The radiant light, unhindered and inconceivable, eradicates suffering and brings realization of joy; the excellent Name, perfectly embodying all practices, eliminates obstacles and dispels doubt. This is the teaching and practice for our latter age; devote yourself solely to it. It is eye and limb in this defiled world; do not fail to endeavor in it. Accepting and living the supreme, universal Vow, then, abandon the defiled and aspire for the pure. Reverently embracing the Tathagata's teaching, respond in gratitude to his benevolence and be thankful for his compassion.

~ Shinran Shonin, Passages on the Pure Land Way

Monday, March 7, 2016

True Faith Not the Result of Human Calculations

     From the beginning,
     Our trust that is placed in Amida
     Is the mind
     That does not arise from within.
          --Rennyo Shonin

True faith (shinjin) is not what we "get" in return for services rendered, whether saying the nembutsu, believing in the Buddha, or studying Buddhist doctrine. All such activities have their limits in self-power, and are in the final analysis calculative actions (hakarai) if they do not come naturally from the influence of Other-Power.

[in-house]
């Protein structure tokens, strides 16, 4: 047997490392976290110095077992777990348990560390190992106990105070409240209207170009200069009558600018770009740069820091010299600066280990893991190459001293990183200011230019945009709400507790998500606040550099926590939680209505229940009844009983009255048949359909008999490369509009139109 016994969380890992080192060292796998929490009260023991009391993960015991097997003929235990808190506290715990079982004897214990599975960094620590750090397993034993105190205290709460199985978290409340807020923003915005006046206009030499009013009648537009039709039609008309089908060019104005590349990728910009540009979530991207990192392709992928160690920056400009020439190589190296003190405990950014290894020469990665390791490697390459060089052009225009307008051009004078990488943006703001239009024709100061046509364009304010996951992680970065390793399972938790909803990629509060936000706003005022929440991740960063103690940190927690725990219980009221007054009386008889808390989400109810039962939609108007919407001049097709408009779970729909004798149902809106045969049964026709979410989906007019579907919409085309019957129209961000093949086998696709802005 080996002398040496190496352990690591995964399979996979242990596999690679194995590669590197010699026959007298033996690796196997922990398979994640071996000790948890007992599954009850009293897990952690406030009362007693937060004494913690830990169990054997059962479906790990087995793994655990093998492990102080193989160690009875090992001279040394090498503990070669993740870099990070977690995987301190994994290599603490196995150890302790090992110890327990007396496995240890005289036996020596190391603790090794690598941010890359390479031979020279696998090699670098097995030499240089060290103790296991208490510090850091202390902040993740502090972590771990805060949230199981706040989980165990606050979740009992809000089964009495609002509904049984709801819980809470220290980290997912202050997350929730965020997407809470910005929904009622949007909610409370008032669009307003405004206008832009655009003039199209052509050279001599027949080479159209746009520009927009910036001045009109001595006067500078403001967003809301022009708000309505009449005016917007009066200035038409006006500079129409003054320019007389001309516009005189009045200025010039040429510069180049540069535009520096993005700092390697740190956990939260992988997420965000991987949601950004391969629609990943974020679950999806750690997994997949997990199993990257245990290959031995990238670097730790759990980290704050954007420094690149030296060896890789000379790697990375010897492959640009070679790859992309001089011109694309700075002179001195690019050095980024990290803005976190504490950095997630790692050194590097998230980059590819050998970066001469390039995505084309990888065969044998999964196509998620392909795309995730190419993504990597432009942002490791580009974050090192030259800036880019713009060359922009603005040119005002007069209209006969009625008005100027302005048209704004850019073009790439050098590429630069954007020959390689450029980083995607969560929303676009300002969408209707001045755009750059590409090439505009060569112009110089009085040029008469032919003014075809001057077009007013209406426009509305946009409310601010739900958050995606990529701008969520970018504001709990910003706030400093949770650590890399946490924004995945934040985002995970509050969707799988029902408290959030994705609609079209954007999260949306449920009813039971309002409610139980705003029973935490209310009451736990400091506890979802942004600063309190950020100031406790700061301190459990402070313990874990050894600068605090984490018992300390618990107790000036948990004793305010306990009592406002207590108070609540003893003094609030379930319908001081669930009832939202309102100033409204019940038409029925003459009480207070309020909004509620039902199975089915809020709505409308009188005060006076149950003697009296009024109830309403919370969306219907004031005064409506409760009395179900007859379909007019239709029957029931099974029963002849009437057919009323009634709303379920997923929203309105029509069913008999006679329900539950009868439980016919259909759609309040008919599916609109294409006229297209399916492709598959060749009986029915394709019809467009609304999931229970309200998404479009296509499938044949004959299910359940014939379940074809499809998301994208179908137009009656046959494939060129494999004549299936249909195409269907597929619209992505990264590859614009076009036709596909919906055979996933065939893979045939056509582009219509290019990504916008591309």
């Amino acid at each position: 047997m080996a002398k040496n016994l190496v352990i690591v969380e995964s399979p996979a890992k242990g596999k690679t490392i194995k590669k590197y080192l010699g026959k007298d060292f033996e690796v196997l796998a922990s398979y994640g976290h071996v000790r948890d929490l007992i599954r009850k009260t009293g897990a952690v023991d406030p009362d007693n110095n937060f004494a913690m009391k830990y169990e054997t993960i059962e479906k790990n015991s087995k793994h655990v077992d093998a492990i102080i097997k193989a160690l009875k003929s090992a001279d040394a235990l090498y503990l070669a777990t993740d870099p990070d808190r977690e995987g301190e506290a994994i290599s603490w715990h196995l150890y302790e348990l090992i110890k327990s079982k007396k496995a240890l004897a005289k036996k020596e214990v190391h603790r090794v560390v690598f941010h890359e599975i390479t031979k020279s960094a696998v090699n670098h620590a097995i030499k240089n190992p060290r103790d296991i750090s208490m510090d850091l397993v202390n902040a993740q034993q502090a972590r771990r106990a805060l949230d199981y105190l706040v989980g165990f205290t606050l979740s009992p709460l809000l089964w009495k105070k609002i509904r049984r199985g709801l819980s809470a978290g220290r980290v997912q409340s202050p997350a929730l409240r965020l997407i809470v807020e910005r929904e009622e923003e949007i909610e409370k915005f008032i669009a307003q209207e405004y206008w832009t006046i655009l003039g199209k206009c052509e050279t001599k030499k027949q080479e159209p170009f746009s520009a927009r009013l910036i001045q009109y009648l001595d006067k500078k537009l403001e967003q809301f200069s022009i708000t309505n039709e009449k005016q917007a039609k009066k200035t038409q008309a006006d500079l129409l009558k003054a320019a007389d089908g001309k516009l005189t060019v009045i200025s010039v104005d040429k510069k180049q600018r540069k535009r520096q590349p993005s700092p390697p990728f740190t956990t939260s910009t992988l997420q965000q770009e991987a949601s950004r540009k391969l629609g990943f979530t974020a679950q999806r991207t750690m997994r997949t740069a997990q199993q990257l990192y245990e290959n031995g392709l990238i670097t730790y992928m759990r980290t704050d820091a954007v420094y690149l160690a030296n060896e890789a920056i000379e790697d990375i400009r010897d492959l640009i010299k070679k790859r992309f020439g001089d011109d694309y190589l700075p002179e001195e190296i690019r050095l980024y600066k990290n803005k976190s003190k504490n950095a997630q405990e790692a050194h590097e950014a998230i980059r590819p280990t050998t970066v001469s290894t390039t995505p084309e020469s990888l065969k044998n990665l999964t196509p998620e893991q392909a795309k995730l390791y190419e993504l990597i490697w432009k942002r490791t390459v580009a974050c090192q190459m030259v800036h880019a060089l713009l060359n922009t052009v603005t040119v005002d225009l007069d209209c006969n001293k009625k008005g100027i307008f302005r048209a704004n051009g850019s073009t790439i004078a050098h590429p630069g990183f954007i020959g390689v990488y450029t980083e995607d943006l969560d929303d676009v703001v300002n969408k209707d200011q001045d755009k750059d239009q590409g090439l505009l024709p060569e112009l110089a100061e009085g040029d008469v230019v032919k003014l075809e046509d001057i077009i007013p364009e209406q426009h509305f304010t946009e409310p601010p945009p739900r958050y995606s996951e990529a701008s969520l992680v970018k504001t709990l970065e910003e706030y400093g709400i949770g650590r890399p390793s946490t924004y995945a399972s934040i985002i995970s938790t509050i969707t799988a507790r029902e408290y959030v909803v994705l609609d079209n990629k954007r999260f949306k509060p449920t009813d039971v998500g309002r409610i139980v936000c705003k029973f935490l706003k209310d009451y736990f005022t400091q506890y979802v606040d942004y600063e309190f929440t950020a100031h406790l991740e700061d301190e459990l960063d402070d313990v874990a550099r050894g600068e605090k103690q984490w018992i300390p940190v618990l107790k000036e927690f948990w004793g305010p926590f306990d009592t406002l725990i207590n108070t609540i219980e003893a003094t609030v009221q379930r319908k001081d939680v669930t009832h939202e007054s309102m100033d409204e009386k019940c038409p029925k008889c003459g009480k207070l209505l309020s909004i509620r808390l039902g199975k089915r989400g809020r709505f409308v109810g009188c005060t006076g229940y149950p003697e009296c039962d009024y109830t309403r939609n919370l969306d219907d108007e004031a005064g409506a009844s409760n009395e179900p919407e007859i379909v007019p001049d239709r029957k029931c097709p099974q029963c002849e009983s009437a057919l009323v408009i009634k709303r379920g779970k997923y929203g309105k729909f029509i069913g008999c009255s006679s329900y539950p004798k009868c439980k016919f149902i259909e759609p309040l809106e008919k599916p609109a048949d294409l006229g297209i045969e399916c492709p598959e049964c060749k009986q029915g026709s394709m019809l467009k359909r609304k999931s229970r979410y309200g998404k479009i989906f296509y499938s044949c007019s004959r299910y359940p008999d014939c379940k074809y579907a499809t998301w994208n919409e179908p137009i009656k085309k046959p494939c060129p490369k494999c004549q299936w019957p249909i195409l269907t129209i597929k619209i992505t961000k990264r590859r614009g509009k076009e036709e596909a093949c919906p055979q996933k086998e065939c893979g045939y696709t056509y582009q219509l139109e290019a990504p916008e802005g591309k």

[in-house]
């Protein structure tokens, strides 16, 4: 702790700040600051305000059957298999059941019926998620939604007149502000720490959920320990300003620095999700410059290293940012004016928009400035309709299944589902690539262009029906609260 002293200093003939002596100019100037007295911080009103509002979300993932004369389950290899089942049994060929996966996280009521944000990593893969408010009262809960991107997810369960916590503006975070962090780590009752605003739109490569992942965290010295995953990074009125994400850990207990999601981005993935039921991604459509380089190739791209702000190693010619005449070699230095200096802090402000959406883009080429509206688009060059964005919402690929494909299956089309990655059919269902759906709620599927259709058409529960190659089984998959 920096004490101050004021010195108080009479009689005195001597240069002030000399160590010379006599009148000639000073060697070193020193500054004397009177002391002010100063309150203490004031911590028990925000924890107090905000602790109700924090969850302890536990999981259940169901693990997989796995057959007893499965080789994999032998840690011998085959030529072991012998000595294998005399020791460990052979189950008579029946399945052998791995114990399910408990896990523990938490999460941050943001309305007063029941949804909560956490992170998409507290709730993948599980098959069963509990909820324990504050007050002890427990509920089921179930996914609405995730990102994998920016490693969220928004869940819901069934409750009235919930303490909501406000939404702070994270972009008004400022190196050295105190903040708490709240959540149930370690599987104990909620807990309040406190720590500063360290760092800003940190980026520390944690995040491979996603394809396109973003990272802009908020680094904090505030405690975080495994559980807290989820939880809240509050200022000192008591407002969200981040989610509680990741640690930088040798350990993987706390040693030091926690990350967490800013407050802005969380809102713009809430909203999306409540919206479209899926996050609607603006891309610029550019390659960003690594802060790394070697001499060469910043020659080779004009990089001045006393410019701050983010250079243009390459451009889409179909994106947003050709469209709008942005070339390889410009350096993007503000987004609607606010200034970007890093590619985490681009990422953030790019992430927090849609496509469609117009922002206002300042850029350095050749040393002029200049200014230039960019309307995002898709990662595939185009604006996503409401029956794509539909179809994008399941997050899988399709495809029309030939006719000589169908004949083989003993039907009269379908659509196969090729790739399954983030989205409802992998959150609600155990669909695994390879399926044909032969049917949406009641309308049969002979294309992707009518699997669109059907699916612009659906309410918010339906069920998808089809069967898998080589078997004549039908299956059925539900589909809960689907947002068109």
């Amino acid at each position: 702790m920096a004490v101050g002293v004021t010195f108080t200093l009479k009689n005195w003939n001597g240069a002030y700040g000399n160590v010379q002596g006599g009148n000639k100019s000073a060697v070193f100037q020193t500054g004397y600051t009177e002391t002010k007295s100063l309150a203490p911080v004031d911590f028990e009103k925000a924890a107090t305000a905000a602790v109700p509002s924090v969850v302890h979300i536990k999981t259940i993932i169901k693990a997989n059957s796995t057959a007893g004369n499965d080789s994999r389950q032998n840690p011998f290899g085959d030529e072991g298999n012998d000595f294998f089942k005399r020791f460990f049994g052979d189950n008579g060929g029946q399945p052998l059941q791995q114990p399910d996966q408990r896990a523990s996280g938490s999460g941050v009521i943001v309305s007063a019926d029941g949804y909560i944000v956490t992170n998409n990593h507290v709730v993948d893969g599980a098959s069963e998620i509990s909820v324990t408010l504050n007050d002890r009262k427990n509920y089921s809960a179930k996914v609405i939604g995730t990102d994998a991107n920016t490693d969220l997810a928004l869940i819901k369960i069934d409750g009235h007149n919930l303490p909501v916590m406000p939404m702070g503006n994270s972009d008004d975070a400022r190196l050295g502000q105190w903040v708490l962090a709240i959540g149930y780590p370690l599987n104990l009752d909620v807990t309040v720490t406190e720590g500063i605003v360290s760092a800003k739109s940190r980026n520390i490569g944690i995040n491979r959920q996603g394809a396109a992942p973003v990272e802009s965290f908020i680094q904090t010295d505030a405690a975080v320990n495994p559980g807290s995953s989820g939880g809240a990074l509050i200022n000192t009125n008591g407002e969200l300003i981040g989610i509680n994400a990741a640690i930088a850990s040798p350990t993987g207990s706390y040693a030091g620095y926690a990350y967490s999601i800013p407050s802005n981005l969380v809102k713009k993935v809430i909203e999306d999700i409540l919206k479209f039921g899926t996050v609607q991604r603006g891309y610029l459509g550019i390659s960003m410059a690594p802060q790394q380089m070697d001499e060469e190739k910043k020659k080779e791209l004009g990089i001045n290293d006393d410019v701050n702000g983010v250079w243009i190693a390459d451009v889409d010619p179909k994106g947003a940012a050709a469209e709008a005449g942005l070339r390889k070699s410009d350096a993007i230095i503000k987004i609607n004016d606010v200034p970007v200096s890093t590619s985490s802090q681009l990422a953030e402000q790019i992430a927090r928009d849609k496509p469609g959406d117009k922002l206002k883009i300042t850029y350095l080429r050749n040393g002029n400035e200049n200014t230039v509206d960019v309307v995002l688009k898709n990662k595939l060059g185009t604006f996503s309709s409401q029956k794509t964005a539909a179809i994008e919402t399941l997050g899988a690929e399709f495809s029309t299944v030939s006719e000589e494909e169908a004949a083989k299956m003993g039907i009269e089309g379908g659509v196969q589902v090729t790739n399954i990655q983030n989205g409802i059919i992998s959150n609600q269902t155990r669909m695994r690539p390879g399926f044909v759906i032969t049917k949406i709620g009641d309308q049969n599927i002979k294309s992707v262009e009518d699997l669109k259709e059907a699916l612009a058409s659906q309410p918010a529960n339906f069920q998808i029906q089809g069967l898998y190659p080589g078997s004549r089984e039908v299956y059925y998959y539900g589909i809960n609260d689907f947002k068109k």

Rather, true faith is itself the heart that trusts to the utmost; it is Amida's own pure Bodhi-mind, and is consequently free from any shadow of doubt. As for where this faith is to be found, it is nowhere but the Name, which embodies the virtue directed to us for our going forth (to the Pure Land).

When confronted with the issue of how we can avail ourselves of this virtue-power, the answer is simply, "By hearing the Name." What do we hear? We hear the commanding call of the Tathagata's Vow: "Come to me just as you are!"

Since the compassionate Parent grasps me by the hand, I am born in the Pure Land just as I am. Because the "true and real Light" is presently shining throughout the ten quarters, my life-and-death problem is totally resolved. To realize this is to discover the unity of Savior and saved in Namo Amida Butsu.

Following such a realization, the feeling of "indebtedness to the Nembutsu" (ho-on nembutsu) will naturally arise.


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